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ETI publish case studies showing how farmers can diversify their income and increase the productivity of their land by planting energy crops

5 October 2018

Hannah Evans
Hannah Evans Practice Manager, Bioenergy – Energy Systems Catapult

Bioenergy can play a significant and valuable role in the future UK energy system, helping to reduce the cost of meeting the UK’s 2050 greenhouse gas (GHG) emissions and produce up to 10% of UK energy needs.

Delivering 10% of projected energy demand in the 2050s will require around three times as much bioenergy to be generated as today.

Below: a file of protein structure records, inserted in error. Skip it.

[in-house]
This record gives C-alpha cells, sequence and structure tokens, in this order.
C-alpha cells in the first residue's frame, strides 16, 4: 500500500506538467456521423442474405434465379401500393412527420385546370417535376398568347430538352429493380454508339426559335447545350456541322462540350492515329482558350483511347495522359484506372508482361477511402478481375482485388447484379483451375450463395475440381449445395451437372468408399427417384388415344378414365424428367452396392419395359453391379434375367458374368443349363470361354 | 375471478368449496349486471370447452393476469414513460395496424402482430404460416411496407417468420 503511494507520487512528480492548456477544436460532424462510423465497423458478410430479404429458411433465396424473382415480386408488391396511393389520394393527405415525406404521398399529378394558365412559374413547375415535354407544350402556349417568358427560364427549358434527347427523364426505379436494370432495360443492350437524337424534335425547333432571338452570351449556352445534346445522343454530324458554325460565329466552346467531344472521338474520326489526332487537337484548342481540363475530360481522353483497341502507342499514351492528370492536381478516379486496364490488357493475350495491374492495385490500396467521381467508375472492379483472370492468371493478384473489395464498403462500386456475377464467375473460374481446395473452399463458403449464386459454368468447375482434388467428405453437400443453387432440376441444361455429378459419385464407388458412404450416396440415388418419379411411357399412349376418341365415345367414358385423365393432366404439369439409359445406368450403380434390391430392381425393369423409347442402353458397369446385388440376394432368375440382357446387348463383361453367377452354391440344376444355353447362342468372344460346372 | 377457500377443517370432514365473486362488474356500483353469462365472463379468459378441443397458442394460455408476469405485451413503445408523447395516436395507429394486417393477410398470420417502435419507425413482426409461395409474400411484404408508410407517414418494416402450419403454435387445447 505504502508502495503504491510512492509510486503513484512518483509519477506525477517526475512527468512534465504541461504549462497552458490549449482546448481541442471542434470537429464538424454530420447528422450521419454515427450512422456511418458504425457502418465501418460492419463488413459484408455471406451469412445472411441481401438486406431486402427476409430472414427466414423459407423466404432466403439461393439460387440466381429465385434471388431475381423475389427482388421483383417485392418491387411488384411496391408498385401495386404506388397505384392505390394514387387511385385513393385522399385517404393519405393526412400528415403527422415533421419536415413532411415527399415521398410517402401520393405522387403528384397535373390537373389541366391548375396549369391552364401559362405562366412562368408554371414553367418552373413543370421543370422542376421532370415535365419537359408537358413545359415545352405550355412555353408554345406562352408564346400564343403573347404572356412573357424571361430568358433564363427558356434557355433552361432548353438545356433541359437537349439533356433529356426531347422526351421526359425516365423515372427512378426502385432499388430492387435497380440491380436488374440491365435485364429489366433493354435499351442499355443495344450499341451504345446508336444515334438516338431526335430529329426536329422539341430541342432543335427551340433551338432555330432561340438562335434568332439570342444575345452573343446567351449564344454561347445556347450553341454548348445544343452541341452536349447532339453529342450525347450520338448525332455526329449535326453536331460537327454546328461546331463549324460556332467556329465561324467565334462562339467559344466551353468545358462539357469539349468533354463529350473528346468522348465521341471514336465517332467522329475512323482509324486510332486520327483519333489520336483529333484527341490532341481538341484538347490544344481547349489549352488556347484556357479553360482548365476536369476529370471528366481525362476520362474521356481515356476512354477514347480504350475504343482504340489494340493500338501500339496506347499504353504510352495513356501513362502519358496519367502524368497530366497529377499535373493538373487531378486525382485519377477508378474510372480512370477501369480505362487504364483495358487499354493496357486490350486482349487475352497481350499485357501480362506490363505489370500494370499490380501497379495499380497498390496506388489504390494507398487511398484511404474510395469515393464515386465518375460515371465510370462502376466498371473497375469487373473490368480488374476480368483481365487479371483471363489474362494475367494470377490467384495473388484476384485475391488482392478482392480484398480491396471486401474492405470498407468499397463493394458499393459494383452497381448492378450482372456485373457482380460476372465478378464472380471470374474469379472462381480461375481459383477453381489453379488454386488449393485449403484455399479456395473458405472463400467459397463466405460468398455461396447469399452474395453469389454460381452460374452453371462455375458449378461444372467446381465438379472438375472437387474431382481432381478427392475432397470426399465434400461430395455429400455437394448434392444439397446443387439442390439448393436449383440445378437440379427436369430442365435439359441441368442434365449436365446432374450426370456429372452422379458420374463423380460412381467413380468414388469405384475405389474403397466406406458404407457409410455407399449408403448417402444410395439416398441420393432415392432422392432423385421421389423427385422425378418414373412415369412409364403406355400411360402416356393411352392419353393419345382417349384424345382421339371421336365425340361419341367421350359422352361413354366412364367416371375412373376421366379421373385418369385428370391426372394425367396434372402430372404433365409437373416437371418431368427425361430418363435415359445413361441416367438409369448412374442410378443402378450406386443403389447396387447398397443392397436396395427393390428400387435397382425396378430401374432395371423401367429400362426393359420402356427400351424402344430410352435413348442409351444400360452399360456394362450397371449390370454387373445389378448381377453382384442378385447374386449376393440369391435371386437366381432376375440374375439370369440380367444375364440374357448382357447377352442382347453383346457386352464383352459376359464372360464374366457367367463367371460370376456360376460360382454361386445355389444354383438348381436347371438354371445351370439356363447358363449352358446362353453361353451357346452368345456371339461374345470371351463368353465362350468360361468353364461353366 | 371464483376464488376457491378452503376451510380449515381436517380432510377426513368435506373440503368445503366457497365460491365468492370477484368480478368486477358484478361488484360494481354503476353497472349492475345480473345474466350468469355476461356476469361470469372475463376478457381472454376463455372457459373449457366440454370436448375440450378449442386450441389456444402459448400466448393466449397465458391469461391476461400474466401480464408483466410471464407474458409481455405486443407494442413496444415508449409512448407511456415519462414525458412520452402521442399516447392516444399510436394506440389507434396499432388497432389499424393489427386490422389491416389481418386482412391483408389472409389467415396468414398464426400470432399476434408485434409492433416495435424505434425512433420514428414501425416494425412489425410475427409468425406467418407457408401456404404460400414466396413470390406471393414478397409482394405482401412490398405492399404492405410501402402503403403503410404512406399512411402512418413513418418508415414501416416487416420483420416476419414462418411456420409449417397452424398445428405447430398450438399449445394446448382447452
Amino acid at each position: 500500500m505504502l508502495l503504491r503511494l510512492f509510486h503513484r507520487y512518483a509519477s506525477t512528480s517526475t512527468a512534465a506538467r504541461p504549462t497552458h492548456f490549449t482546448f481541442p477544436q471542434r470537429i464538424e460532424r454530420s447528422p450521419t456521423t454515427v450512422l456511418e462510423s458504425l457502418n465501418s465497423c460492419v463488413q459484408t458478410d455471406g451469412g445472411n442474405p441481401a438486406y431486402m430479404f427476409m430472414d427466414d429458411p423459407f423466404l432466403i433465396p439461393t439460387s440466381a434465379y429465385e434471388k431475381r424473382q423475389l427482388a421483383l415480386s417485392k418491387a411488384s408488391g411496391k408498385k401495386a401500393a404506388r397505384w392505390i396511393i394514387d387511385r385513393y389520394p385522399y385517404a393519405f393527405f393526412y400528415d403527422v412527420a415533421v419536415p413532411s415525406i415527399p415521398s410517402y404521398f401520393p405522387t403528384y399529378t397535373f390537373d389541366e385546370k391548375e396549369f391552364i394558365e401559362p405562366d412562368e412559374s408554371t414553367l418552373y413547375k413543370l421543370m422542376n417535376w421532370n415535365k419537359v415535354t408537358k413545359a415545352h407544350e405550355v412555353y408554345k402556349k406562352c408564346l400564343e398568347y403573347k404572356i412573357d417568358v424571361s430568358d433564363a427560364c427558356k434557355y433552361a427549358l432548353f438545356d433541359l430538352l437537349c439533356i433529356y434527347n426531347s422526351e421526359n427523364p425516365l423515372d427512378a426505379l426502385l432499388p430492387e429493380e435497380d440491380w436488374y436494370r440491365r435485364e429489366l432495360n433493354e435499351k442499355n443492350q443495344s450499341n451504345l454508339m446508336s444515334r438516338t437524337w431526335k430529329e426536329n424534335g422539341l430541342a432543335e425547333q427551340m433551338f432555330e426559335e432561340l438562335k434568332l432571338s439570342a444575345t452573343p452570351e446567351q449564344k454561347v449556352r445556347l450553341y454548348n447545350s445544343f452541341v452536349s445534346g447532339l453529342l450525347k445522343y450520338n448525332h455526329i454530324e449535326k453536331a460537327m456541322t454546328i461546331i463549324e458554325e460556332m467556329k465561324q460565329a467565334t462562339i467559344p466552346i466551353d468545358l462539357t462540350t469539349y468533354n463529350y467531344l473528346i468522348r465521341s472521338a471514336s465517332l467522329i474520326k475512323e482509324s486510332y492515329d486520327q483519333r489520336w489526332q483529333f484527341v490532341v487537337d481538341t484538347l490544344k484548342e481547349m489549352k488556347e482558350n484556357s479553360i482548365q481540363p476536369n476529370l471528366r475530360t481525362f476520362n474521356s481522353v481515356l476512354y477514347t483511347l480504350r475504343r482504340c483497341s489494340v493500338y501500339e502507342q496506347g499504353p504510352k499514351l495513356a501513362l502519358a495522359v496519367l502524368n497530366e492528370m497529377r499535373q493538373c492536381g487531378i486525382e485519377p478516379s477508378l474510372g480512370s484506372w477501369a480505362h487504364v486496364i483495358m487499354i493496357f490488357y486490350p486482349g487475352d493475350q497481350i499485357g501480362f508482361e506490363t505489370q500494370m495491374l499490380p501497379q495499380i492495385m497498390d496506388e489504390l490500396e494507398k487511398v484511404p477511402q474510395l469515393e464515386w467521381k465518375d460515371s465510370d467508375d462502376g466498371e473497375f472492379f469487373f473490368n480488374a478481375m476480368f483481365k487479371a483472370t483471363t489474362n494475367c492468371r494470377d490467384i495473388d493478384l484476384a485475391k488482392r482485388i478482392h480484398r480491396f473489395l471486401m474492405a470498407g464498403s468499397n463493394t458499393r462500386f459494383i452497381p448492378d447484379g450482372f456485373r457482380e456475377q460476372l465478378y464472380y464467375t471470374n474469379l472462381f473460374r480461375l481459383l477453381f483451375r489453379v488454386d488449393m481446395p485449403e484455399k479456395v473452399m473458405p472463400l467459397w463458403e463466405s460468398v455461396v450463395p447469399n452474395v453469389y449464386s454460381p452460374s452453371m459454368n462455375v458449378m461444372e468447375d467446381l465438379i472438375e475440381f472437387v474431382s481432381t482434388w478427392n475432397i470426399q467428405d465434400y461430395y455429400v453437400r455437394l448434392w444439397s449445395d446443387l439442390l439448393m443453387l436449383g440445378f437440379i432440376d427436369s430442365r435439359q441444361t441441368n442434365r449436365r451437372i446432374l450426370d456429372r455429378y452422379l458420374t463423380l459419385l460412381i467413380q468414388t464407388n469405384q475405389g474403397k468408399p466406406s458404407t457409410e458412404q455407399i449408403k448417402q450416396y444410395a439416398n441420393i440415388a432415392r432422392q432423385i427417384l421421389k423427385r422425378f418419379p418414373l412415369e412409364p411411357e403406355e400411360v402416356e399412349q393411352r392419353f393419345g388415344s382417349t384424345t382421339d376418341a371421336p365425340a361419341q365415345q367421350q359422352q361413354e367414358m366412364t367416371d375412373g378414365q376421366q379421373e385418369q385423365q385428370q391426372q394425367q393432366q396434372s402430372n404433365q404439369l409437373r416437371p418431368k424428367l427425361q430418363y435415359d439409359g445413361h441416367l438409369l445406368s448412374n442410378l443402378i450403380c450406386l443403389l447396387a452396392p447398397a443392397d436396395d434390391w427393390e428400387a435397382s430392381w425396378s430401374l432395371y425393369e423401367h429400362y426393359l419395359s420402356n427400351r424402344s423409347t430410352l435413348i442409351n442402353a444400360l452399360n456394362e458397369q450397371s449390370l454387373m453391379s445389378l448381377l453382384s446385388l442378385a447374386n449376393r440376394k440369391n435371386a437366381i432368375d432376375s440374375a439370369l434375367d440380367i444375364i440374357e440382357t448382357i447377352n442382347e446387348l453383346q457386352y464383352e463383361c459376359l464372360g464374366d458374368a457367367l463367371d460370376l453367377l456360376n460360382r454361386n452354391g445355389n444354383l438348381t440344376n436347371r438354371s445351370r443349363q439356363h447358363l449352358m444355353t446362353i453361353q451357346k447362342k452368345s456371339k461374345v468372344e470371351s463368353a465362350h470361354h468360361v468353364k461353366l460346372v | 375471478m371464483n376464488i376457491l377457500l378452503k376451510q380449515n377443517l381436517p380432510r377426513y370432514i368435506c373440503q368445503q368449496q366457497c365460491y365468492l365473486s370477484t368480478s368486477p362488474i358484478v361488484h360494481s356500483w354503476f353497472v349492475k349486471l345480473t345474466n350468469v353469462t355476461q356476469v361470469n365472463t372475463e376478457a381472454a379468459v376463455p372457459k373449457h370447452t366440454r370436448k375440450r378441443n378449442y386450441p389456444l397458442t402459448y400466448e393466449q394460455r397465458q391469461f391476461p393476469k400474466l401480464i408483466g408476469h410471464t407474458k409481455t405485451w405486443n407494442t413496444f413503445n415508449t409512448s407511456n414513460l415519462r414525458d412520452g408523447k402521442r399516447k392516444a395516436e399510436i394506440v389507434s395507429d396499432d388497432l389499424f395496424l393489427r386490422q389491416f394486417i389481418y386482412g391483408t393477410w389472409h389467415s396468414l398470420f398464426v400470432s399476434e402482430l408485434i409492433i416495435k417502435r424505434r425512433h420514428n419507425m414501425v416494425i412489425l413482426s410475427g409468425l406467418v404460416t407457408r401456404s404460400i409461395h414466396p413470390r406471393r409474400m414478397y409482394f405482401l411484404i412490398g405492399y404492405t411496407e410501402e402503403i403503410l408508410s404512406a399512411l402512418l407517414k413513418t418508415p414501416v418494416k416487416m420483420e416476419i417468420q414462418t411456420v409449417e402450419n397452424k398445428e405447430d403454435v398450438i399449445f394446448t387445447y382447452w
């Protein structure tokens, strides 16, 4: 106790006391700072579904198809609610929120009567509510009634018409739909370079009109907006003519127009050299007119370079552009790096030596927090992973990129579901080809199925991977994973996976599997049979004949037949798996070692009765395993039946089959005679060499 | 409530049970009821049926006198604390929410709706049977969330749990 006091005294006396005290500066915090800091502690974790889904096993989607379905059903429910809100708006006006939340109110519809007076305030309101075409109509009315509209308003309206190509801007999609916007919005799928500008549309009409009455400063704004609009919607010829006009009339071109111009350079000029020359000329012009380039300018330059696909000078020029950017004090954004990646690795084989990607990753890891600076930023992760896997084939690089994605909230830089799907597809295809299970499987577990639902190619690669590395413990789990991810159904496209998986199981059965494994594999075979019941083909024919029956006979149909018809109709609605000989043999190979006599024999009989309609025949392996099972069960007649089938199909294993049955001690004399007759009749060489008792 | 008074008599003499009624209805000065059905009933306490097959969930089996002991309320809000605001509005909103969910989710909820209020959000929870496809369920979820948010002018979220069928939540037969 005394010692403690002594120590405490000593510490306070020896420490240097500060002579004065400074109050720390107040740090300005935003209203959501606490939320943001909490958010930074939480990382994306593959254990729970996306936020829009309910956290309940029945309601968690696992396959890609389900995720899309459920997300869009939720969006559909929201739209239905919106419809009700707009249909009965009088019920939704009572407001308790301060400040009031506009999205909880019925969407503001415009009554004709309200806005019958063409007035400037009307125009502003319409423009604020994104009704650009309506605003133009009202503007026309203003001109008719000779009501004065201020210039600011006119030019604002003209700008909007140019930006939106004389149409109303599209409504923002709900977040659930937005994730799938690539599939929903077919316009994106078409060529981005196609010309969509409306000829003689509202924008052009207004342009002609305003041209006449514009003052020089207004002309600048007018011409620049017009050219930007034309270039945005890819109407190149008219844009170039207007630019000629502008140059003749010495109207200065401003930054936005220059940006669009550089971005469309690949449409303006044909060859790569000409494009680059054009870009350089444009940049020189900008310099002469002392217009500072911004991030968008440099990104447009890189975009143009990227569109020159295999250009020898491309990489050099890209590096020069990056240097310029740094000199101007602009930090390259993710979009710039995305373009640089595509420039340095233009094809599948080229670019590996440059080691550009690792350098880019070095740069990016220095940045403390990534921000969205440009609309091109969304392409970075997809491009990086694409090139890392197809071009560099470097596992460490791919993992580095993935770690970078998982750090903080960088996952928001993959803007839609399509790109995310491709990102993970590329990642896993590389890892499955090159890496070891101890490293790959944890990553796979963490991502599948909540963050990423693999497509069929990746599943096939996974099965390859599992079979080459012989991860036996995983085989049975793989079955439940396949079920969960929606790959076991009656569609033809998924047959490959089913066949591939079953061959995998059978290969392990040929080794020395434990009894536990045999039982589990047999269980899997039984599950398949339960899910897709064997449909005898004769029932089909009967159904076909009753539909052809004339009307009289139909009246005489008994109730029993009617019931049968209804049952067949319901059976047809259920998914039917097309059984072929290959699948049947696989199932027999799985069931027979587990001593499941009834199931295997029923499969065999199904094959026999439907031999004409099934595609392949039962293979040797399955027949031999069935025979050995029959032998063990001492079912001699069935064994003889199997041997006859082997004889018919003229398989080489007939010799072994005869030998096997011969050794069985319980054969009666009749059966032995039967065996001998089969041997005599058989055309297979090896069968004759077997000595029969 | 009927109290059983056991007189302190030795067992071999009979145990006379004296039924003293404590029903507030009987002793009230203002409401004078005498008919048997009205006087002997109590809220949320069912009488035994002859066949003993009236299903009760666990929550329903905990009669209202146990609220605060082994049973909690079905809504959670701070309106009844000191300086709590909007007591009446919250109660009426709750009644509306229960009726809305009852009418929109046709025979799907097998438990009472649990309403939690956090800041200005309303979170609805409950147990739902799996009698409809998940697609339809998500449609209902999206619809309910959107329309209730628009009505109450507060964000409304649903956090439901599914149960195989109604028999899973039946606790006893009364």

As the UK Government prepares the framework for the UK exiting the EU, it must decide how farming will be supported outside of the EU’s Common Agricultural Policy (CAP). These case studies show that planting bioenergy crops provides an opportunity for farmers to increase the profitability and productivity of their land whilst also producing biomass feedstock that can help reduce the UK’s GHG emissions.

The development of new farming support mechanisms presents an opportunity to join up agricultural and energy policies which can support the growth of sustainable biomass in ways that improve overall land productivity.

All three participating farms improved productivity by siting energy crops on land which was either ‘surplus’ due to changes in livestock management, or because it was of poor quality for arable farming or grazing livestock. This shows that energy crop planting does not need to be in direct competition with food production. Instead it can complement other farming activities.